by Wayne Sonter - 30 Oct 2017
The following prognosis, by ex-UK diplomat Alistair Cooke(*), presents us with a war in Syria that has already been won – “notwithstanding the caution of President Bashar al-Assad in saying that signs of success are not success itself“.
The Syrian War has resulted in an 'axis of resistance' creating a contiguous bloc consisting of Iran, Iraq, Syria and Lebanon, that has achieved a “critical mass of land, resources and population of real weight” whose interaction will positively alter power balances within the Middle East.
This new power balance also coincides with the eclipse of ‘intolerant, puritan Islam’ (i.e., Wahhabism, the politico-religious fascist ideology by which Saudi Arabia projected its power as a significant player within the current global, imperialist hegemony) and may lead to ‘bottom up’ replacing ‘top down’ politics, based on the ‘needs of local politics, in all its diversity’.
For Cooke, the only fly in the ointment to this ideal outcome is the Israeli-US intent to leverage the Kurds’ ‘independence “project”’ against the Syrian state, which if ‘mishandled’, could ‘easily spin into violence and region-wide instability’.
He sees this very likelihood – that such a project could ‘spin into violence and region-wide instability’, along with ‘universal regional hostility’ to Kurdish ‘projects’, and the Kurds themselves eventually realizing the inconstancy of US promises and the increasing obviousness that Russia (and Iran) “represent the incoming tide” -- as militating against the Kurdish ‘project, with all its risks,’ being allowed to proceed.
However, it may be equally likely that rather than give up its regional and global objectives for fear of 'region-wide instability’, the USA sees that if Plan ‘A’ (toppling Assad and the secular, Baathist socialist state) is not going to work directly, then it still has the ability to muscle through Plan ‘B’ (partition Syria and from there, possibly continue to harass the diminished Syrian state).
Even more so, if neither Plans ‘A’ or ‘B’ transpire in the near term, then ‘creative chaos’ is the long standing default mechanism the USA can use to after all achieve its regional goals (centred around subjugation of Iran and bolstering Israel and Saudi Arabia as regional hegemons) and at least part of its global strategic objectives (‘degrading’ Russia to isolate China and maintain US global hegemony).
From this perspective Syria is not now in its ‘end-game’ phase, with the USA and its regional lieutenants retiring to lick their wounds. Syria was in the first place merely a pathway for the USA to Iran and the Caucasus. Its ‘regime’ was meant to be swiftly and effortlessly swept out of the way as part of a larger game, which includes restructuring the Middle East.
In the larger game Syria has just been a badly played start and the ground lost (or not gained) in the first phase may still be recoverable mid-game.
This view may especially prevail where generals are put in charge of US foreign policy, as is becoming increasingly the case in a USA where the military-industrial-financial complex no longer bothers to hide its power ‘behind the throne’.
This is indicated in the following article from ‘Business Insider’, which declares that a showdown is looming between Russia and USA, as the “US-allied fighters hurtle down the eastern bank of the Euphrates River” and both US and Russian allies “are racing to take over the same strategic oil-rich territory from the Islamic State group.”
Note here that Syria has disappeared out of the picture – the conflict is being portrayed as more of an inter-imperialist rivalry to take otherwise unassigned land from its current occupiers, to reap the rewards its capture will bring in a free-for-all.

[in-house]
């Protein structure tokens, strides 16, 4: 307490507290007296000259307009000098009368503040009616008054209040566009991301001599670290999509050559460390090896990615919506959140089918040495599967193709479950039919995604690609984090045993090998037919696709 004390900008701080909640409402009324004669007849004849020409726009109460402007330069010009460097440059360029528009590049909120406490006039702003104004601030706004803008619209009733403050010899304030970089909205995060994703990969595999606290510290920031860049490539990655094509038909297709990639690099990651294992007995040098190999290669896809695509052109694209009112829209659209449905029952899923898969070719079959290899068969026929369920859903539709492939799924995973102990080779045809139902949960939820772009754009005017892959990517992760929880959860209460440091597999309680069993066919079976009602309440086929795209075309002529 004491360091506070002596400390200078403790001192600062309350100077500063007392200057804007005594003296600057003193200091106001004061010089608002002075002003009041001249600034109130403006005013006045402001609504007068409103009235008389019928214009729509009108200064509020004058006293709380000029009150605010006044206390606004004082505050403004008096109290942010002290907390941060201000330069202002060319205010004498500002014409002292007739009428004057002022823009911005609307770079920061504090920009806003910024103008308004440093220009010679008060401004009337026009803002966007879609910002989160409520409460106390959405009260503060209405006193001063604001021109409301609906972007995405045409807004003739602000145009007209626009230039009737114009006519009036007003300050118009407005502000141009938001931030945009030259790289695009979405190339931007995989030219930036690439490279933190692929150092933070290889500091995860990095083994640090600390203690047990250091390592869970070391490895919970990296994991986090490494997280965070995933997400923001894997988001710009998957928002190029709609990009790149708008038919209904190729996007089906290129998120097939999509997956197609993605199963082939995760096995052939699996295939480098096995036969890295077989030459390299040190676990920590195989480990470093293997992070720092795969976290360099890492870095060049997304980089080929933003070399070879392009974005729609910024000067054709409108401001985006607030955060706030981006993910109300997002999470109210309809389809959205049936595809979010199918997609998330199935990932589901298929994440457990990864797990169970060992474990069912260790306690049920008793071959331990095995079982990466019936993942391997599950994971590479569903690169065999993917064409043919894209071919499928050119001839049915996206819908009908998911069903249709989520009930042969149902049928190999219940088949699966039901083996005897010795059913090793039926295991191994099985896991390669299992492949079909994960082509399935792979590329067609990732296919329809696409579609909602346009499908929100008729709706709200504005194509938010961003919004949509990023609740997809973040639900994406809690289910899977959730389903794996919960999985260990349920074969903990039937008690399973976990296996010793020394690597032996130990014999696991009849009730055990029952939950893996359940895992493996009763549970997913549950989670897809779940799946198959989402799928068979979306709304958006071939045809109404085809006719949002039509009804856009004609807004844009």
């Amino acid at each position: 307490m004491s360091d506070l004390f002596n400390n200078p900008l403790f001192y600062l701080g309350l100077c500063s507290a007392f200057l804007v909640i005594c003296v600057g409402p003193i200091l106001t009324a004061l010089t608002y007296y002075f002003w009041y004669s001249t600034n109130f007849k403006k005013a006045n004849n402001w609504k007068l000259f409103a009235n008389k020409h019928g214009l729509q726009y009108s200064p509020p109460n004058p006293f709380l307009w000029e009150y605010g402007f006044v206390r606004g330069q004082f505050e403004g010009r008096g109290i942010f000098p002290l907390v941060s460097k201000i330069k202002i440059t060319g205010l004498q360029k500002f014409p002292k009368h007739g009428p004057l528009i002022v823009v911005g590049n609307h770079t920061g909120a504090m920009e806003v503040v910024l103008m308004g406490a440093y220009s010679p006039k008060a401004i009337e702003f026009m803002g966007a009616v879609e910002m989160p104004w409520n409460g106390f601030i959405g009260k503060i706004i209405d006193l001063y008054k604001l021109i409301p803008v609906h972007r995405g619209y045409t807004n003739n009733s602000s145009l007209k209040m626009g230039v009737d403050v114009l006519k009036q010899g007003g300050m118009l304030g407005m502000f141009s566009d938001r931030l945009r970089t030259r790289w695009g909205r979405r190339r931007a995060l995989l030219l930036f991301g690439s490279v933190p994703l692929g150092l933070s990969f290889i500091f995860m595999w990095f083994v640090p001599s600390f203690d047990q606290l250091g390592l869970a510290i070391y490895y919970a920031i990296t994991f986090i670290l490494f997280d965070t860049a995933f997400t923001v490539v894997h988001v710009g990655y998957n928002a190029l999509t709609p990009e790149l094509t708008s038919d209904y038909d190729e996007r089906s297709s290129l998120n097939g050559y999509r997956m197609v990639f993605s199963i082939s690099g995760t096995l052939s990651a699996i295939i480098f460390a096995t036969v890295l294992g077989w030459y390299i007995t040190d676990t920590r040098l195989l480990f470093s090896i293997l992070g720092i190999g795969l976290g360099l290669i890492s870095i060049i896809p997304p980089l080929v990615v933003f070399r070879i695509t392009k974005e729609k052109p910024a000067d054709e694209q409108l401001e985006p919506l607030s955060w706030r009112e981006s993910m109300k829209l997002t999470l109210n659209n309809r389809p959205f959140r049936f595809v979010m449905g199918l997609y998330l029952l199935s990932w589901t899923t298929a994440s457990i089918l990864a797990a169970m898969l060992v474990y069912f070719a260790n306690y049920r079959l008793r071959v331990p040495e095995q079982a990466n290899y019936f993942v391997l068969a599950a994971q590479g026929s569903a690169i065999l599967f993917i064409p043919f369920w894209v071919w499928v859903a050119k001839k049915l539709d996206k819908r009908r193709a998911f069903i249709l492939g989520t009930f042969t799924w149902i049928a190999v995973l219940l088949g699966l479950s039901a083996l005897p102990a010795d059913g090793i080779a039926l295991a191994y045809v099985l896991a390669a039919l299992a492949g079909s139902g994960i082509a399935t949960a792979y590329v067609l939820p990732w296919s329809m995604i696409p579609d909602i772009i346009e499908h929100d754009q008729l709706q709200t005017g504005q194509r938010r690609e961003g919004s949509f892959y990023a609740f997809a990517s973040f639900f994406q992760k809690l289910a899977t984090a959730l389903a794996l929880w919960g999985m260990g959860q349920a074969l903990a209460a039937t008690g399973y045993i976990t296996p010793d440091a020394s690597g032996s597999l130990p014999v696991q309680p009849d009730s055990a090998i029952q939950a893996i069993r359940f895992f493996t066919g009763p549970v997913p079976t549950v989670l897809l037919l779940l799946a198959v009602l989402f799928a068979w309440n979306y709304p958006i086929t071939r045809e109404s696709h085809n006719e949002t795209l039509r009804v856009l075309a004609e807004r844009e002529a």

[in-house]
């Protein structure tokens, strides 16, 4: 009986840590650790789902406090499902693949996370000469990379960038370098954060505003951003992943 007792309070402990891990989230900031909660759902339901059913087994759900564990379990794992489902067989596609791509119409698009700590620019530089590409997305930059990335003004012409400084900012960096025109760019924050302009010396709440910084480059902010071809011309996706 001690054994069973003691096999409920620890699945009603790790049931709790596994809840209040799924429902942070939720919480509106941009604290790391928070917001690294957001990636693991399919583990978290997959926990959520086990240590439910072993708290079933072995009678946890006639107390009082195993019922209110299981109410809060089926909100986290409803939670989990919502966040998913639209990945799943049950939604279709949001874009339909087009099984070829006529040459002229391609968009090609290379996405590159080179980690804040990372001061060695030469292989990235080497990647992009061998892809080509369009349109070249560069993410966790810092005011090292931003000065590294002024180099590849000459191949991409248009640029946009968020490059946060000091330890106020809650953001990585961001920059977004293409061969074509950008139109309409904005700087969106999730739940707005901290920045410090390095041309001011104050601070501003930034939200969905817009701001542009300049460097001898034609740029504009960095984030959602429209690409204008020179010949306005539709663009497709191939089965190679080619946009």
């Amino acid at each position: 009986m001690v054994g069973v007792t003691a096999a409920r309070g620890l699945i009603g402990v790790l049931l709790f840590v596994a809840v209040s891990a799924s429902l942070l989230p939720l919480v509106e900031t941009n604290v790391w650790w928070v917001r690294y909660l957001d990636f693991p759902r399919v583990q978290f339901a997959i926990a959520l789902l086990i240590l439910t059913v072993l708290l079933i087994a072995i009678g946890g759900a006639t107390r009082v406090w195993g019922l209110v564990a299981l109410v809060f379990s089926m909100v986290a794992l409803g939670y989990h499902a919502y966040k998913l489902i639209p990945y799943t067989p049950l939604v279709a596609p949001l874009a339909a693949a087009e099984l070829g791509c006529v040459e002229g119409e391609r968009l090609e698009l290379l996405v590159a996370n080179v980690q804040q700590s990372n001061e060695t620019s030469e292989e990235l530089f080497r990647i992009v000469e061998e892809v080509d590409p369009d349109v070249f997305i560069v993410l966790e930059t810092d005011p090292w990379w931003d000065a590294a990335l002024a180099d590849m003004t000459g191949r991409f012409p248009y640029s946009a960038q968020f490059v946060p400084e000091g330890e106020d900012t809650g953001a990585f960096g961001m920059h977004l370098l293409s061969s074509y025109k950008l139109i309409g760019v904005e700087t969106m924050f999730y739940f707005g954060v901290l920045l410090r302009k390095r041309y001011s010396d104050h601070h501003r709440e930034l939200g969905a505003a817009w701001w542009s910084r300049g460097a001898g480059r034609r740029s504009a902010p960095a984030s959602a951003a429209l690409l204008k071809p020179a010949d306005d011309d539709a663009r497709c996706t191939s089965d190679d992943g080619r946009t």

So it becomes a matter of “rival international coalitions compet[ing] to defeat the militants and snap up oil and gas fields”, which may be “fueling concerns of conflict between the two groups and their superpower sponsors”; nevertheless, the USA is “prepared to defend our partners if they are attacked, whether by ISIS fighters or by anyone else”.
For the US-backed Kurdish ‘Syrian Democratic Forces’ (SDF), who "now control nearly 25 per cent of Syrian territory and have expanded into non-Kurdish, Arab-dominated areas, unsettling Damascus”, their seizure of the Al-Omar oil fields, is seen as a ‘major prize’.
Al-Omar, as Syria’s largest oil field, would be an invaluable recovery for the government of Syria, “whose coffers are decimated by the country's war, now in its seventh year”, but the SDF has “checkmated it”. As the SDF commander states, "We were determined to get this oil field. … Our project is to liberate the eastern bank — all of it".
Despite Syrian objections (and the fact the US and its proxies’ interventions and occupation of Syrian territory are completely illegal), US ‘experts’ close to the US State Department expect “Russia, Iran, and Assad” to “cut a strategic deal with the main Kurdish militia for the future governance of eastern Syria”, in accord with the facts established on the ground, with US backing.
It looks as though Russia, Syria and Iran, if they don't like this will have to lump it, or fight to get it back from the proxies under US patronage.
Just to keep the pressure on, US Secretary of State Rex Tillerson has reaffirmed that there is no future for the “Assad regime and the Assad family” in a post-war Syria (or put another way, Syria will not reach a ‘post-war’ stage until Assad and the Baathist state is disposed of, that is, regime change has taken place) “and the only issue is how should that be brought about”.
It certainly seems as if the US has inserted some pretty good qualifiers into the Syrian ‘end-of-war’ process to justify and ensure that war in the Middle East in fact continues to simmer, with every opportunity for it to boil over at the slightest provocation or miscalculation!